There are some travel plans that turn out perfectly and others that fall far from the mark. I’ve had my share of both. But sometimes a trip seems to run itself on serendipity when good things just seem to happen to keep things rolling along. My recent road trip to New England with my brother Ken was one of these times. And not so much, maybe, for my friends Pat and Peter Weiss who did a similar trip a week later.
I plotted our route along the Kancamagus Highway, the mecca for leaf peepers this time of year. The leaves were changing into golds and oranges and quite a bit of red—maybe not “peak” but fine enough for us. More than fine, actually. But we were lucky. We were just ahead of the mobs of tourists that arrived shortly thereafter, when Pat and Peter were there, causing traffic jams when people took selfies and packed overlook pullouts where there was no place to park. But not on our visit. We even drove quite a ways with no other cars in sight, perfect for taking a soothing video of our drive that I posted on Facebook.
And then there was the drive up Mount Washington. We had repeatedly been warned about the terrible weather there at all times of the year and people tried to convince us not to drive it ourselves. But I was insistent. As it turned out we drove the auto road to the summit on a perfectly clear day with no fog, no wind, and great visibility for miles. On the way up we stopped at various overlooks where I photographed the views and the unusual Alpine vegetation and at the summit we had clear views for miles in all directions. Apparently, less than 16 days in a year are clear and even fewer are cloudless like the day we were there. But 10 days later Pat and Peter Weiss took the cog railway up the mountain and reported: “The summit was shrouded in fog. There was snow on the ground and the visibility was about 20 feet. It was like Ice Station Zebra. Then it started to drizzle. Rime ice was forming on everything but the cog train got us up safely and down safely at about 4 miles per hour.” Ken and I got lucky for sure.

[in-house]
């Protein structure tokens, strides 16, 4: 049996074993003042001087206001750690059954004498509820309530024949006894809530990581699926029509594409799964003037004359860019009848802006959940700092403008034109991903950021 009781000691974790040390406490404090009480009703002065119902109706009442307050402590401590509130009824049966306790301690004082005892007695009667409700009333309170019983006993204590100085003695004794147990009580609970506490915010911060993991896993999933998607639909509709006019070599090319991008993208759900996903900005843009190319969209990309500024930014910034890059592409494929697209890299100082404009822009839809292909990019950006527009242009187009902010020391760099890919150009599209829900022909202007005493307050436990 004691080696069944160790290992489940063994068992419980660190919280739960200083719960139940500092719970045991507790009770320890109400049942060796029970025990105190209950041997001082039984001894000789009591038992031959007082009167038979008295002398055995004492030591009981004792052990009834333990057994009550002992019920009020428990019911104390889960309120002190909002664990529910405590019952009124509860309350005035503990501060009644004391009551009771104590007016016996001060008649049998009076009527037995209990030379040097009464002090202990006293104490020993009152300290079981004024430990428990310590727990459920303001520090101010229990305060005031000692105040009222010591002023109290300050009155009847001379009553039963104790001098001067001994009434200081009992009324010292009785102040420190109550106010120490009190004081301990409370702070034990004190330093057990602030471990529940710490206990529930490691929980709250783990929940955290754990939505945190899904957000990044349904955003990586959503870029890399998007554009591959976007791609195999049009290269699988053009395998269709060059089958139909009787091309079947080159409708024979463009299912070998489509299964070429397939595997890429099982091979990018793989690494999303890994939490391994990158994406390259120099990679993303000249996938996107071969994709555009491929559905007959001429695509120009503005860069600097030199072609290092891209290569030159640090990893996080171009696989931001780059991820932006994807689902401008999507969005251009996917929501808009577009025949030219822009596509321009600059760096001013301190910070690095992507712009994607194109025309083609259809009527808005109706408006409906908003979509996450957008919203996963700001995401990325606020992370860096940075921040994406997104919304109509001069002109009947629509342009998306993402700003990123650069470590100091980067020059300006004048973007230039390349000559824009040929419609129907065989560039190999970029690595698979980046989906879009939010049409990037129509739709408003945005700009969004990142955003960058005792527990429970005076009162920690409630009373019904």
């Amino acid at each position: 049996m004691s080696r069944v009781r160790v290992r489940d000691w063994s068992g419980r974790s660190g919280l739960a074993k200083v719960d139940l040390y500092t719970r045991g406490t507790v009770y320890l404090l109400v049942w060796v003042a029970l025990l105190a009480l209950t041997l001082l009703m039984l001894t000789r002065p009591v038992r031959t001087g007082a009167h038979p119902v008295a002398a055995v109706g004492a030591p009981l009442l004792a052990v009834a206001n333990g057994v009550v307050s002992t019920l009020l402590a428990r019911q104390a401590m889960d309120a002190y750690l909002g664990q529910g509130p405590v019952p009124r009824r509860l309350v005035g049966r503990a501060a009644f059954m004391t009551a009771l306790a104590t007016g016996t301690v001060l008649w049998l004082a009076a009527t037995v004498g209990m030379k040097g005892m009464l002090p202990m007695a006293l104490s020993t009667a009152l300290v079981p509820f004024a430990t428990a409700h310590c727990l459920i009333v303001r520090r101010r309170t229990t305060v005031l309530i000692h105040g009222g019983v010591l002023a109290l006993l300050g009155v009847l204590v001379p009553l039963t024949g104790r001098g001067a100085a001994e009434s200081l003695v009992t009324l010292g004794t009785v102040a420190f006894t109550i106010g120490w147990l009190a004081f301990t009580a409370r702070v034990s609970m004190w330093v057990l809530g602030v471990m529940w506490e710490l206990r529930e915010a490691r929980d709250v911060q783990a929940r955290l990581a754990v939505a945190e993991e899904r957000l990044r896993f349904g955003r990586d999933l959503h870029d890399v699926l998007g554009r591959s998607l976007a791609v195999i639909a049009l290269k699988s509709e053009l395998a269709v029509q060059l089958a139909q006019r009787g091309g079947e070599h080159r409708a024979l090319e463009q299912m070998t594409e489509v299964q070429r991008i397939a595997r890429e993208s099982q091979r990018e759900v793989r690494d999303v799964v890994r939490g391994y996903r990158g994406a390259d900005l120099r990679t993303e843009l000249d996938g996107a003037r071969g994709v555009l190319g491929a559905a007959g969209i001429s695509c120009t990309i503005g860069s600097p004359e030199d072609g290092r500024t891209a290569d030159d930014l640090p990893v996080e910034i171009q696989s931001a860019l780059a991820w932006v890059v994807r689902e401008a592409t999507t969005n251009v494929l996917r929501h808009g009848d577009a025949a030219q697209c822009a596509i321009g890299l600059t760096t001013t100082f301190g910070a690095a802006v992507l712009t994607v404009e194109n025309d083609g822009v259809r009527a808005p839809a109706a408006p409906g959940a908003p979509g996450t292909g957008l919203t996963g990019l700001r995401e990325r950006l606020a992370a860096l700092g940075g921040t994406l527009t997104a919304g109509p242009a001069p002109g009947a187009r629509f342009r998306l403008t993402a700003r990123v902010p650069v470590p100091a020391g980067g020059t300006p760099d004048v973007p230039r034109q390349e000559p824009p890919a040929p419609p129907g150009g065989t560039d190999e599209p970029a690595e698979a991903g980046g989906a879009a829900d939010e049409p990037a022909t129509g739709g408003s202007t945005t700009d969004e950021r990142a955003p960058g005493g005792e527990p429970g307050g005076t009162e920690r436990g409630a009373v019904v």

When Ken and I descended the mountain we found a farmers market in full throttle in Gorham, New Hampshire where we listened to country music and filled up on fresh snacks before continuing to Norway, Maine to spend the night with Bruce and Debby Jarvis, our friends there. It turned out that the Fryeburg Fair, the largest fair in Maine, was less than an hour from their house and on our way to our next stop, Brattleboro, Vermont. Bruce cautioned us about the fair, “It will be crowded, you will have to park miles away, etc., etc.” but I didn’t let it daunt me. We left their house at 8:30 a.m. and got to the fair early enough to park in the official lot right near the gate. Ken and I spent a couple of fun hours soaking in the sounds and sights of a huge fair, watching iconic Maine events like oxen dragging weights, and eating ourselves silly on Maine specialties like fried dough with maple syrup, and lobster rolls packed with huge pieces of lobster. It couldn’t have been planned better, but it was really all luck that we found the fair right along our pre-planned route.
And our luck didn’t even end there. When we got to Brattleboro the town was having a celebration complete with food trucks, live bands, vendors and lots of locals, and we happily joined right in.
Was our good fortune on this trip luck or serendipity? It sure wasn’t due to advance planning. But sometimes these things happen. Whatever it was I’m not complaining.
Pat Foster-Turley, Ph.D., is a zoologist on Amelia Island. She welcomes your nature questions and observations. [email protected]